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Neal Smith

August 9, 2013 - All Posts, 2013 Operation: Hanuman

There have been three groups of kids that we have been working with since we arrived in India – the temple girls, the private school students, and the mountain girls. While all of them are great and special in their own ways, the students from the private school specifically touched my heart. We were only given three days to teach them so we all put in our best work to ensure that they learned as much as possible. We tailored our lessons to their age as most of the students were between the ages of five to ten.
Never have I been more impressed by a group of young kids – their ability to understand and grasp new English words was incredible but more importantly was the attention that they gave to each and every lesson. You could tell by the look on their faces that this truly was a special experience for them. The day was spent speaking English, playing games and laughing. The time flew by and all of YMAD soon realized that we would be saying our goodbyes to the kids.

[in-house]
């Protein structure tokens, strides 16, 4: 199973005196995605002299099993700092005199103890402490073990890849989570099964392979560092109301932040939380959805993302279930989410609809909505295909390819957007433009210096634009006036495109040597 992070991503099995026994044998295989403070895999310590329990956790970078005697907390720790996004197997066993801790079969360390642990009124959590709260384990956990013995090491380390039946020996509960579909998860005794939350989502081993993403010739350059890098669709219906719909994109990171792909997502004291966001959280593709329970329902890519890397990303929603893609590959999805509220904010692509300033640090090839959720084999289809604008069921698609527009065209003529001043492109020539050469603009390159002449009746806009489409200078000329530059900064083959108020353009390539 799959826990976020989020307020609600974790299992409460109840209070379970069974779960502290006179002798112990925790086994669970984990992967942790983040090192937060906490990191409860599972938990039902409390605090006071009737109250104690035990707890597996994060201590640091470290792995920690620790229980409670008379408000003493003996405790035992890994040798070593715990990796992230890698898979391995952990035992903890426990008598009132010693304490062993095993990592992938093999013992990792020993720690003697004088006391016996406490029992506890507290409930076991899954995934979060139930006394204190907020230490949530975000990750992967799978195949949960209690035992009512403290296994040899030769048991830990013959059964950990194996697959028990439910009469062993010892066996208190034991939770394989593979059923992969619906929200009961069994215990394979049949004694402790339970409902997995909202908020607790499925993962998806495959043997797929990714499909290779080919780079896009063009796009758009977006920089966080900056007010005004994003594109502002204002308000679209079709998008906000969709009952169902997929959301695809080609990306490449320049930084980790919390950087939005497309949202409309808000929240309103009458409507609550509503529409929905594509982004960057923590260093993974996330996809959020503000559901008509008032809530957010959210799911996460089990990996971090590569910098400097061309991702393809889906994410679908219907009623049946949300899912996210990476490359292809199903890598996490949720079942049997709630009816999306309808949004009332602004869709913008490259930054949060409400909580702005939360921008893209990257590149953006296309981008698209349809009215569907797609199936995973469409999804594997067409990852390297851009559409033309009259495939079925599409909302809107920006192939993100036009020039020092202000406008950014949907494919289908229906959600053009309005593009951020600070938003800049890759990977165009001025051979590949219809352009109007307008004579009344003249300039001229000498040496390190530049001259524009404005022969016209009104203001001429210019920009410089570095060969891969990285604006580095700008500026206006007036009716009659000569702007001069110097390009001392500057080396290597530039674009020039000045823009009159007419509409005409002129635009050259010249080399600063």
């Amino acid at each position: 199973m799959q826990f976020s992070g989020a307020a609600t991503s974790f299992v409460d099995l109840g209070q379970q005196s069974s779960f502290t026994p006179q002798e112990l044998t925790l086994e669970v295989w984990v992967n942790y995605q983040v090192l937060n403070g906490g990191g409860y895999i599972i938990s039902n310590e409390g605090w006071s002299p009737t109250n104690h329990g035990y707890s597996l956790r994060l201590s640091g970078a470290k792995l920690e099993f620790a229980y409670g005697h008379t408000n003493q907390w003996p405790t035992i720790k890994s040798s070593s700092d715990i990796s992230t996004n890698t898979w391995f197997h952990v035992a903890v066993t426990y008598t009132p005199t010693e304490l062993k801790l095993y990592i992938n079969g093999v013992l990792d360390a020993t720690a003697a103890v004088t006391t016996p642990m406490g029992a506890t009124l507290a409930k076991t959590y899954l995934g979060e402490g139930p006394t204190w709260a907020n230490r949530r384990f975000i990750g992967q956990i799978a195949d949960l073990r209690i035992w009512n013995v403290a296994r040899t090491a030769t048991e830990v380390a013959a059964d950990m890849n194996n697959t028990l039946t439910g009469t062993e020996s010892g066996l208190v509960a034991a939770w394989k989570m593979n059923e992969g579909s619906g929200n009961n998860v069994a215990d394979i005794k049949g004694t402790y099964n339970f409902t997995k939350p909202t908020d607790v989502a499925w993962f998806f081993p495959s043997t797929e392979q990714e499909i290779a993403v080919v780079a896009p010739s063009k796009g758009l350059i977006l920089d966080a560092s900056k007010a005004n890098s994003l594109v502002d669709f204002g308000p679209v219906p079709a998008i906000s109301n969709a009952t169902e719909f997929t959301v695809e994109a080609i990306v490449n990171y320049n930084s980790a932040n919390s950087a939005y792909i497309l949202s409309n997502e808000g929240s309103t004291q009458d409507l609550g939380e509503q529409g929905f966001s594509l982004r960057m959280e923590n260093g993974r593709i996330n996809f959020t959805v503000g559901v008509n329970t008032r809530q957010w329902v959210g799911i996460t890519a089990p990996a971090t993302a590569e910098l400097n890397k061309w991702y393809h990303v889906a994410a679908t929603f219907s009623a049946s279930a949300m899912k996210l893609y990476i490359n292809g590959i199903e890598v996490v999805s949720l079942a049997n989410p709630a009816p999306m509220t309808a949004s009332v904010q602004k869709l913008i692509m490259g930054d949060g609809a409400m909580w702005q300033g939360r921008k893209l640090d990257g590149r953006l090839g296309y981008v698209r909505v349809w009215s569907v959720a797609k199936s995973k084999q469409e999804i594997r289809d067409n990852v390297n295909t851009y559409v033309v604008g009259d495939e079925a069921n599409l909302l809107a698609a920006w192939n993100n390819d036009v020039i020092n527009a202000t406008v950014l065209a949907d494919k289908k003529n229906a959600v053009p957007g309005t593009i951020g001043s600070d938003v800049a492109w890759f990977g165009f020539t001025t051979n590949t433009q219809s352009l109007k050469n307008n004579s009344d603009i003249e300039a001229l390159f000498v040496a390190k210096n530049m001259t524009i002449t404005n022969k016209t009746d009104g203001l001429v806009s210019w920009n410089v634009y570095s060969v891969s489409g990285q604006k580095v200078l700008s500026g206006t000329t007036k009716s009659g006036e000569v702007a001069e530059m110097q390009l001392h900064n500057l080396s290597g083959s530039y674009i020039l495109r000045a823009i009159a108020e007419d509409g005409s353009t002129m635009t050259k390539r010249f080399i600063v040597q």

As I was gathering my stuff that I had brought up to the school, a little boy named Kartik tugged on my shirt and asked if he could have my nametag. We weren’t allowed to give those out so I smiled and told him to follow me. I took him by the hand, picked up my skateboard and walked outside onto a cement pad that faced the vibrant green Himalaya mountainside. Seeing my skateboard in hand, a few other students began to follow me. I sat down, pulled out a silver Sharpie and asked them if they would sign my skateboard. Their faces gleamed and they eagerly snatched the Sharpie from my hand and began signing away.

Before I knew it, the entire student body had encircled me. Hands were reaching over me to touch the skateboard and spin its wheels. As the signatures began to litter the once barren wood, I noticed that some would underline their names for emphasis on who I should specifically remember. Some even left their phone numbers and asked me to call them when I returned to America. After every kid had signed my skateboard, we said our final goodbyes and got in the jeeps that would take us back to where we were staying.

The day’s constant drizzle couldn’t wash away my smile. I had just left somewhere that I knew I had made a difference. Within three short days I had made some very special friends, all of whom had given their all to learn the material that we had prepared for them. They studied, they practiced, they laughed and they learned. Their glimmering brown eyes and smiles continue to flash through my mind as I reflect upon my entire experience in India. While I am sad that I will most likely never see them again, their faces will forever be in my mind.

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